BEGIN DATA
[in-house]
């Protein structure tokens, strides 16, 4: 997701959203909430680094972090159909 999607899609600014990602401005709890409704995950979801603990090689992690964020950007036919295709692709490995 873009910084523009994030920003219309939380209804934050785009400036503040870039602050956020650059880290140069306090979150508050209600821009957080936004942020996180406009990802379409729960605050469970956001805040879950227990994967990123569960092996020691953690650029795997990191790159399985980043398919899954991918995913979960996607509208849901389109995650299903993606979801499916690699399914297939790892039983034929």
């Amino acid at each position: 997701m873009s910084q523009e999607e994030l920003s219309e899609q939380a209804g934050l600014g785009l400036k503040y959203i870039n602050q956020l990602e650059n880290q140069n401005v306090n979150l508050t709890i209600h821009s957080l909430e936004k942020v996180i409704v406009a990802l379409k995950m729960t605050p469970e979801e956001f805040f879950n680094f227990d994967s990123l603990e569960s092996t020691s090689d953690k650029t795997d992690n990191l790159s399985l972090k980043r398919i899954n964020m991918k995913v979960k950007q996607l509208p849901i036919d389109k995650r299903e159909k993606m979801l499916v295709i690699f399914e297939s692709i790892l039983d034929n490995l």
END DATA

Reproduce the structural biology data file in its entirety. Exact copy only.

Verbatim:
[in-house]
């Protein structure tokens, strides 16, 4: 997701959203909430680094972090159909 999607899609600014990602401005709890409704995950979801603990090689992690964020950007036919295709692709490995 873009910084523009994030920003219309939380209804934050785009400036503040870039602050956020650059880290140069306090979150508050209600821009957080936004942020996180406009990802379409729960605050469970956001805040879950227990994967990123569960092996020691953690650029795997990191790159399985980043398919899954991918995913979960996607509208849901389109995650299903993606979801499916690699399914297939790892039983034929």
């Amino acid at each position: 997701m873009s910084q523009e999607e994030l920003s219309e899609q939380a209804g934050l600014g785009l400036k503040y959203i870039n602050q956020l990602e650059n880290q140069n401005v306090n979150l508050t709890i209600h821009s957080l909430e936004k942020v996180i409704v406009a990802l379409k995950m729960t605050p469970e979801e956001f805040f879950n680094f227990d994967s990123l603990e569960s092996t020691s090689d953690k650029t795997d992690n990191l790159s399985l972090k980043r398919i899954n964020m991918k995913v979960k950007q996607l509208p849901i036919d389109k995650r299903e159909k993606m979801l499916v295709i690699f399914e297939s692709i790892l039983d034929n490995l």